At about 10:51 a.m., a flash of fire was followed by an on-board explosion, the report said.
The two survivors, Yaklin and Palyo, who were sitting near the rear of the helicopter, said they did not remember anything until they were struggling to swim in the Gulf of Mexico.
Somehow the helicopter's life raft had freed itself from the wreckage and partially inflated. Palyo, the less-injured of the two, dragged Yaklin into the raft and waited for help to arrive. Another MH-53E that had been involved in the exercises circled above them.
"I couldn't move my legs and was in tremendous pain," Yaklin said in his statement to military investigators. "I thought I was going to die...
"He (Palyo) managed to pull me into the raft and I could taste and smell fuel. There was a lot of blood in the raft and little pieces of Styrofoam."
When the rescue helicopter arrived, Yaklin was the first to be lifted aboard.
He lost consciousness once he was lifted and
woke up in the hospital. Palyo was hoisted aboard a different helicopter.
The cause of the $20.5 million accident was the swashplate gear, which gradually was being replaced by the Navy with a newer model, the report said.
The older model had been listed as the reason for two helicopter crashes in the 1990s, Navy investigators said.
The Navy reported that 49 percent of the MH-53s had the older model at the time of the Aug. 10 accident.
The Navy stated that the crew and support staff at Naval Air Station Corpus Christi followed all the proper maintenance checks and procedures leading up to the accident.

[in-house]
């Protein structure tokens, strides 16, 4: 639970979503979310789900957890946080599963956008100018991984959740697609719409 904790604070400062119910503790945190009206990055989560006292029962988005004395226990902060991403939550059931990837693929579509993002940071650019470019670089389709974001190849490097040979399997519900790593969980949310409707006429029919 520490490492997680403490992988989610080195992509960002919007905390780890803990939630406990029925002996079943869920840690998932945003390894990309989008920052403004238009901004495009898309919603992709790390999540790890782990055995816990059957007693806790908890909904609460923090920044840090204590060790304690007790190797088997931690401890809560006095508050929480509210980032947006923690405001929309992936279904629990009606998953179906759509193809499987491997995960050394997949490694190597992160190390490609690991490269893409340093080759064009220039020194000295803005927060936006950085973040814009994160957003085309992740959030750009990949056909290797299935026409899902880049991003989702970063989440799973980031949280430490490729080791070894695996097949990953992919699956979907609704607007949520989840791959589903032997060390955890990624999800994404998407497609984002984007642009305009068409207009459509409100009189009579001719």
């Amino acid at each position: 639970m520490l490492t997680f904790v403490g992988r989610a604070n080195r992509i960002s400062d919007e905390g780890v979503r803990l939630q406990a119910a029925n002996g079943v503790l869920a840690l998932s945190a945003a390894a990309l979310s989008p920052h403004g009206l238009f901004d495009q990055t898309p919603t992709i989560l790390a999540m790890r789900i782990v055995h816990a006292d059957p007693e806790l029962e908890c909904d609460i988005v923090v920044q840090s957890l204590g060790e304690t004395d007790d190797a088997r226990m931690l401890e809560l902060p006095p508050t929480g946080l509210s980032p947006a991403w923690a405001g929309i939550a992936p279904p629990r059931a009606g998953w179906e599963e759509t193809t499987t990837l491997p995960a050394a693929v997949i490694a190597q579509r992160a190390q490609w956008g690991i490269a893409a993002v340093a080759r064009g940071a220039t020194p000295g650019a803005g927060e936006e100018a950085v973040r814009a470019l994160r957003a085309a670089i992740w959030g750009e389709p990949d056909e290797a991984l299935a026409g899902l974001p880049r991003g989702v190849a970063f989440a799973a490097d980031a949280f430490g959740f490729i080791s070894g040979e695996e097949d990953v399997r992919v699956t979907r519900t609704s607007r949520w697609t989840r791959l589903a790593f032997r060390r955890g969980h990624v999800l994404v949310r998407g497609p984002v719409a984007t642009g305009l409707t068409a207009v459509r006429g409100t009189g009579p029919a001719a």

The aircraft had logged a little more than 10 hours of flight time since the bearings in the swashplate gear had been inspected. Inspections are required every 25 flight hours.
After the accident, the Navy grounded its fleet of 43 MH-53s, used for mine sweeping operations and 165 CH-53s, used by the Marines for transport.
After the bearings were replaced and the monitoring units installed, flights at the Naval Air Station resumed in December, said Commander. Bob Riehl, commanding officer of the Helicopter Mine Countermeasures Squadron 15, which has eight helicopters, 32 pilots and 80 enlisted crewmen.
"There was no hesitancy to get back," Riehl
said. "They all know the risks they are taking."
Thursday, March 22, 2001
Navy bestows medal for crash heroism
Palyo risked fouled, shark-infested water to save a friend after copter crashed
Shawn Palyo remembers flying across the Gulf of Mexico in a MH-53E Sea Dragon, a sudden explosion, swimming in water filled with debris from the aircraft and pulling his buddy, Jeremy Yaklin, out of the water onto a partially inflated raft.